When the music stops, in terms of liquidity, things will be complicated. But as long as the music is playing, you’ve got to get up and dance. We’re still dancing. — Chuck Prince, CEO, Citigroup (June 2007) The music is still playing for “disruptive” start-up companies and their venture capital and private equity financiers, so the dancing continues.  The Wall Street Journal reports today that the co-working start-up WeWork has been valued at $10bn by its backers, including Fidelity.  A few months ago I camped out at a co-working site in Salt Lake City for a few days.  I enjoyed it and found it a great way to get work done while I was traveling and was staying in a hotel that lacked a decent library or business center.  As a business, however, its hard to see how WeWork deserves its valuation.  As the Journal article points out, WeWork is basically engaged in office rental arbitrage.  It rents office space at scale and long-term rates and sublets the space to many ... read more...

The Decline of Community Banks

The Wall Street Journal reports today on a partnership between the online consumer lending start-up Lending Club and 200 community banks around the country.  The statistic in the article that struck me was this: Community banks—those with less than $10 billion in assets—made slightly more than 75% of all consumer loans in 1990, according to SNL Financial, but that amount has plummeted to less than 9% of the market last year, with larger banks seizing that business. Much of this consolidation in the banking sector has been driven by regulatory preference for big banks (or the “capture” of regulators by big banks, to put it another way) which has only accelerated since the financial crisis and the Dodd-Frank legislation.  A few weeks ago I had breakfast with the CEO of a community bank in the Philadelphia region who told me how the increased capital requirements on big banks were unintentionally driving consumer deposits out of small banks like his, since big banks were ... read more...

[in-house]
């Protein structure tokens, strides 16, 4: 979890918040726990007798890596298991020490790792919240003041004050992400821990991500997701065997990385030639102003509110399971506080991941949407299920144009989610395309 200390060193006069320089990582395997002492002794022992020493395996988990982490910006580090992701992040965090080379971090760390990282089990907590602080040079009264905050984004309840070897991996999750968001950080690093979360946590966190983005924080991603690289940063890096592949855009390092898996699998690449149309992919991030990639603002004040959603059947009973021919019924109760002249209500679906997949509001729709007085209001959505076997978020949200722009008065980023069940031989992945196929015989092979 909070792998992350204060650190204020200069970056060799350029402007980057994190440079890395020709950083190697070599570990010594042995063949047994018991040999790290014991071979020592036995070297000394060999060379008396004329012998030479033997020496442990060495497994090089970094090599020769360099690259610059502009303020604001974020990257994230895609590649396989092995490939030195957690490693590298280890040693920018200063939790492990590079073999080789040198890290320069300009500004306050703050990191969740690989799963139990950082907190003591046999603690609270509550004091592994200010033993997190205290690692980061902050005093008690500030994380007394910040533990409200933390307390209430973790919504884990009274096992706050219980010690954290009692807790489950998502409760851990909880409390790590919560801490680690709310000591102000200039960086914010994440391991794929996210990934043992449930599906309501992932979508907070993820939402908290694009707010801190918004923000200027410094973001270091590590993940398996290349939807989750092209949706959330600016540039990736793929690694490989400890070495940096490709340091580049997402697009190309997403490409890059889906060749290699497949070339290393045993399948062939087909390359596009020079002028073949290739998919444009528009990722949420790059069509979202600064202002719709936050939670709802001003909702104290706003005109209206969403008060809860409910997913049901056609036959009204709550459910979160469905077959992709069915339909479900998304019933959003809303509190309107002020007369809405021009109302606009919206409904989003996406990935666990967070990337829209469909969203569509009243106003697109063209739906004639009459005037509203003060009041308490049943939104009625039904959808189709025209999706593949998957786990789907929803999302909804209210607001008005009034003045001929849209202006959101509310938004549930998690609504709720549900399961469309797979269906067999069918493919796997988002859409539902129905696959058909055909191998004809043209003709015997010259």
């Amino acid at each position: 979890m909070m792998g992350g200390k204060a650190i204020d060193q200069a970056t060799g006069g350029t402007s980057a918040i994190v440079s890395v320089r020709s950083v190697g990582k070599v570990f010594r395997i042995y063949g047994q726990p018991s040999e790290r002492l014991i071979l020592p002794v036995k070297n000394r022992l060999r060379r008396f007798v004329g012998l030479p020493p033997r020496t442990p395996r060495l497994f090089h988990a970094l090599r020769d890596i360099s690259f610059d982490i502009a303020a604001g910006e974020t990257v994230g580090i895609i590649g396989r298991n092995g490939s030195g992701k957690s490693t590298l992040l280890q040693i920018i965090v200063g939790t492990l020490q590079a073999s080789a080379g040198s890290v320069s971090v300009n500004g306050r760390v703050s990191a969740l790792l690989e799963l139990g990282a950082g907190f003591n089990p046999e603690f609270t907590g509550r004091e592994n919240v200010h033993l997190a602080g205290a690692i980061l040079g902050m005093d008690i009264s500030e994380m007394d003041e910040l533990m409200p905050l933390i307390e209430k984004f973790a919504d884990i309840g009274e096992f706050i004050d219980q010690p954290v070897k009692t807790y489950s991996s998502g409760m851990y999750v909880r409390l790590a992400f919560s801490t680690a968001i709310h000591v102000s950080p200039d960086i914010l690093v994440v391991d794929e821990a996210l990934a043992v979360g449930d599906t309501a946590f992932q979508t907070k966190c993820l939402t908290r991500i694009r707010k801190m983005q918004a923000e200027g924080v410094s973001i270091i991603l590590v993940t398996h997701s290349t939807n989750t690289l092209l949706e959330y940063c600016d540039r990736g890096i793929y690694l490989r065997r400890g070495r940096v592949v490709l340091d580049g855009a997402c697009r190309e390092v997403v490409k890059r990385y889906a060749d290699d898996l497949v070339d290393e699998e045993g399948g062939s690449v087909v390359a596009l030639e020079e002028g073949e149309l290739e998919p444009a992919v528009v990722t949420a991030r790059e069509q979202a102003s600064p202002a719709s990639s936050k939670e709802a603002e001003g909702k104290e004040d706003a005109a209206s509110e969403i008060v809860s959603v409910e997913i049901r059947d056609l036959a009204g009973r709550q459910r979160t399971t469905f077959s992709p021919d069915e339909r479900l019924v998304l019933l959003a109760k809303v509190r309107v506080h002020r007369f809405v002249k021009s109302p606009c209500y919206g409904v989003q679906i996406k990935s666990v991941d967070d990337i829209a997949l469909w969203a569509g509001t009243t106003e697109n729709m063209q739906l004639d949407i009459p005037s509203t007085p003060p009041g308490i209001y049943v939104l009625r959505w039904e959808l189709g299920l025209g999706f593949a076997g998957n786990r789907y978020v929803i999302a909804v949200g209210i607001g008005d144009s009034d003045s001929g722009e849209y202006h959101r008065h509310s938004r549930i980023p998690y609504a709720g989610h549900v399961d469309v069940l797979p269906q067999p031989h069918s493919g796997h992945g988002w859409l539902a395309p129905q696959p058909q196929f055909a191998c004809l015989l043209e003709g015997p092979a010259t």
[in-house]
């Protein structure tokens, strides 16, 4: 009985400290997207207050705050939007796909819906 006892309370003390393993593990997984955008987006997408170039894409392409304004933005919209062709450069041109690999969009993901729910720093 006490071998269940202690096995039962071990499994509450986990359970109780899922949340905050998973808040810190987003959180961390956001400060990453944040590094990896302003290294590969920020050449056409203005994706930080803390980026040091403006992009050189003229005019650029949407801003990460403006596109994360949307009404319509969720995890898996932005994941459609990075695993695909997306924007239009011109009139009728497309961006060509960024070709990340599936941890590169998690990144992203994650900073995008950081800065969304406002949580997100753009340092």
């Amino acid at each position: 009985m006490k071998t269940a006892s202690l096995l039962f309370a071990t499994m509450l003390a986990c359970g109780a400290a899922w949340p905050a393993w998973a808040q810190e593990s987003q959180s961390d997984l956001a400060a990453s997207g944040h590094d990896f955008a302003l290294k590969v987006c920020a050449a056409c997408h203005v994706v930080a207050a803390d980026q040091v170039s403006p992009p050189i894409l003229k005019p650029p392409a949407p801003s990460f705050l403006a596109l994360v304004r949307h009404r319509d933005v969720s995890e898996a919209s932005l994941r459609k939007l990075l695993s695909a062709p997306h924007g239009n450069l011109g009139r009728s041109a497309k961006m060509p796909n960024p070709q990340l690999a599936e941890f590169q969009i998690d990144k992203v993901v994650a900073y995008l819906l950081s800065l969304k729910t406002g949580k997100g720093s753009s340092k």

Bubble Watch: From Umbrellas to Internet Finance

My previous post looked at the bubble in Chinese stocks and the decision of Vanguard and FTSE Russell, in spite of sky-high valuations, to incorporate such stocks into their emerging market indices and funds.  Here’s a nice confirming anecdote about the Chinese rally that I came across in my weekend reading: Jicheng Umbrella, a Hong Kong-listed maker of, unsurprisingly, umbrellas, revealed that it is looking to get into internet finance and its stock price rose by one-quarter. What could go wrong there? As the Financial Times points out, “[o]ld economy companies [like Jicheng Umbrella] have been slipstreaming the technology rush — often with limited substance to their business models. Last year, struggling restaurant-chain operator Cloud Live announced a move into big data and cloud computing. In April, it defaulted on a redemption of part of an $80m onshore bond, only the second ever such default. The shares are now suspended. And between May and June, shares in real ... read more...